Plastic straws

Plastic straws

Straws Suck

In the US alone over 500 million straws are used every day. Every single day. Although plastic straws are not the biggest polluters when it comes to plastic trash, they are surely unnecessary for most beverage consumption.  Because of their small size and light weight, they often don´t make it into recycling bins. Their size also makes them one of the most dangerous pieces of trash because they entangle marine animals and are consumed by fish. Like we could see in a video that went viral in 2015 shows in which a straw got stuck in a turtle´s nose.

Several campaigns, like Straws Suck, The Last Plastic Straw, OneLessStraw and #stopsucking, (a campaign set up by NGO The Lonely Whale Foundation co-founded by actor Adrian Grenier) aim to change consumers´ behavior and their habits and say no to straws. This is different form other efforts, in which activists are seeking to change laws or regulations, e.g. banning plastics. The plastics industry opposes these bans as much as they can. Bag manufacturers have persuaded lawmakers in Florida, Missouri, Idaho, Arizona, Wisconsin, and Indiana to pass legislation outlawing the bag bans. 

Such opposition has not worked in Seattle. This city will ban plastic straws and utensils as of July 2018.  All businesses that sell food or drinks must offer compostable or recyclable options, or not serve them at all, as part of a citywide ordinance to limit plastic waste across the city. About 200 retailers have already agreed to make the switch in September of 2017 as part of an industry-led campaign, called “Strawless in Seattle,” to prevent the plastic from polluting ocean waters and threatening marine life. Serving plastic straws only upon request would save money. Think of restaurants and bars needing to buy fewer straws, but also think of the savings in waste hauling, landfill, plastic cleanup etc.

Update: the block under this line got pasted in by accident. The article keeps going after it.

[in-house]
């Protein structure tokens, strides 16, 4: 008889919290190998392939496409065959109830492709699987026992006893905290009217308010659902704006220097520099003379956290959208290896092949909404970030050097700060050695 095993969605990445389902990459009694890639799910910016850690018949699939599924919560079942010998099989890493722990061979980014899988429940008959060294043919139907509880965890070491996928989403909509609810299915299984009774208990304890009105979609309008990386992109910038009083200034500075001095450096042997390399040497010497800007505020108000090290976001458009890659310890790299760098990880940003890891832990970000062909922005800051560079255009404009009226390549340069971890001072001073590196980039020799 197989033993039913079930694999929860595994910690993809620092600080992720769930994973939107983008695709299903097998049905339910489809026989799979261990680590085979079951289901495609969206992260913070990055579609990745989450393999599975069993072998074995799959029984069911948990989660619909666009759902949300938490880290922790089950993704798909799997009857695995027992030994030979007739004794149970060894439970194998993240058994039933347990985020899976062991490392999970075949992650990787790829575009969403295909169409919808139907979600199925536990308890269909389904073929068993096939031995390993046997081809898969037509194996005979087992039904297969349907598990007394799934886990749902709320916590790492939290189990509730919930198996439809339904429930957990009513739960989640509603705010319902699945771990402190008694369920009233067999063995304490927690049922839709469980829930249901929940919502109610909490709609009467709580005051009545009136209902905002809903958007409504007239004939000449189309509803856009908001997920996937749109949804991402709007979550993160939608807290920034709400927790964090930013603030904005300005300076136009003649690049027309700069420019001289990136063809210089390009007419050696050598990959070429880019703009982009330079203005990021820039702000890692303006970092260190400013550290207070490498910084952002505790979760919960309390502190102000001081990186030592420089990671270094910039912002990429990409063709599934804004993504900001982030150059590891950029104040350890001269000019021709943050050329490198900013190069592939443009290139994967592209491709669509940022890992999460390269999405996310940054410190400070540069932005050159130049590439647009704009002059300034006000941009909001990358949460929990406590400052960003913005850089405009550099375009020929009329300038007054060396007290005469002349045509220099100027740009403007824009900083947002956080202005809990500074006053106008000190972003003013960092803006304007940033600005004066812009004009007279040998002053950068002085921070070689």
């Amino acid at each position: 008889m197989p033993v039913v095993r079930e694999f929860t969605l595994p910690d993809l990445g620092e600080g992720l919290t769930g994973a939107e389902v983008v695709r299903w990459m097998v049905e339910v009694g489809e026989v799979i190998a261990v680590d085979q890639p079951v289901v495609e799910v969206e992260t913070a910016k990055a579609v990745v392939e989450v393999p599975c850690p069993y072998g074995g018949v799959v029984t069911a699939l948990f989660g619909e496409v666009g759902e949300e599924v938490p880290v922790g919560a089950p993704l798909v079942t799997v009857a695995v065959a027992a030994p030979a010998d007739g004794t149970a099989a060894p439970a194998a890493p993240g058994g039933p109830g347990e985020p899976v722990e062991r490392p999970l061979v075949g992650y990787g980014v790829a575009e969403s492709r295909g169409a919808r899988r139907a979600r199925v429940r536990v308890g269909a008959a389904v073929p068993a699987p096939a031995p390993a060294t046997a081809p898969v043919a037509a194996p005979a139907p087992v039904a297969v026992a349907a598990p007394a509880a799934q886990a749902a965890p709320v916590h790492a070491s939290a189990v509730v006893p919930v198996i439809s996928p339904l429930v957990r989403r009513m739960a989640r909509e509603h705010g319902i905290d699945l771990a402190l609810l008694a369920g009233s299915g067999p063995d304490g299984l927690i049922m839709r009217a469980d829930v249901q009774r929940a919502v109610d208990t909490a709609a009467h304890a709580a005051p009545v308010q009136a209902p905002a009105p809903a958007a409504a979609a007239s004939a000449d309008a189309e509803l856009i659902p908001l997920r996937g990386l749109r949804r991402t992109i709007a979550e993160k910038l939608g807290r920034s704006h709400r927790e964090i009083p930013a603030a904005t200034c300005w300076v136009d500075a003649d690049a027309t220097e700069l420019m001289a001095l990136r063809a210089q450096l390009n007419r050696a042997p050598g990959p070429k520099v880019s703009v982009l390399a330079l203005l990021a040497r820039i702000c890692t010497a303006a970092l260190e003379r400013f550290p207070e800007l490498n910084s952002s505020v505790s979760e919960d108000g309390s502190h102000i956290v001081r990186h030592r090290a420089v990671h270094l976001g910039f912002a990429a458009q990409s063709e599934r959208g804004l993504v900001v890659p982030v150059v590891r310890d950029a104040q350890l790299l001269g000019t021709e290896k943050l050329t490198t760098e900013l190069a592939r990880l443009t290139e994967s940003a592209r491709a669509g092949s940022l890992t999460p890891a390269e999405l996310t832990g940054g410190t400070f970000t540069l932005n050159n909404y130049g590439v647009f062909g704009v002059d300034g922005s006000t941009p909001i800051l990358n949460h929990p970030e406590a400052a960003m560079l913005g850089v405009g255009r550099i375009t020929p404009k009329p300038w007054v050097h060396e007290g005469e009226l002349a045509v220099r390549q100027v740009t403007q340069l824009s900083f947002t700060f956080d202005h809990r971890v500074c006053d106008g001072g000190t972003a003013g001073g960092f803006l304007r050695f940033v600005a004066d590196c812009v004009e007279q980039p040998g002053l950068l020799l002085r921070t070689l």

Alternatives

An alternative to plastic straws is straws made from compostable biomass, like vegetable starch, cane sugar and lactic acid. Polylactic Acid (PLA) is a bioplastic generally derived from animal-feed corn that can be used to not only make straws, but also cold drink cups and takeout containers. The pros of these bioplastics are:

1. they are made from a renewable source

2. they are compostable

3. they do not produce toxic fumes if incinerated

4. they offer the same level of utility and sanitation as conventional plastics

But there are also cons:

1. large fields of crops are needed for the production

2. it is typically made of genetically modified corn. The future costs of genetic modification (and the associated pesticides) to the environment and human health are still largely unknown.

3. they are only compostable in a commercial composting facility (in a landfill it takes 100 to 1.000 years to decompose, according to analysts)

4. improperly disposed PLA plastics can contaminate recycling processes  (it needs to go to a composting facility, of which there are currently only 113 across the U.S.) 

So, while PLA might have a bright future as an alternative to regular plastics, it is still better to switch to reusable products.

What can we do in the meantime? Go strawless! Simply ask for no straws at bars and restaurants, encourage bars and restaurants to only serve straws upon request (maybe by leaving these little cards). If you have kids that love to drink with a straw, or you like to drink your cocktail with one, bring your own! There are so many different kinds:

Stainless steel

Klean Kanteen

Bunkoza Eco Straws

Caliwoods

Glass

Hummingbird Straws

Glass Dharma

Simply Straws

Paper

Aardvark Straws

Ecovissa

Bamboo

Eco Straws

Bambu

Brush with bamboo

Blush straws

Edible

Sorbos

Sources

National Geographic

Seattle Times

Biomass Packaging

More on plastic straws

The last plastic straw

Strawless ocean

Lonely whale

Surfrider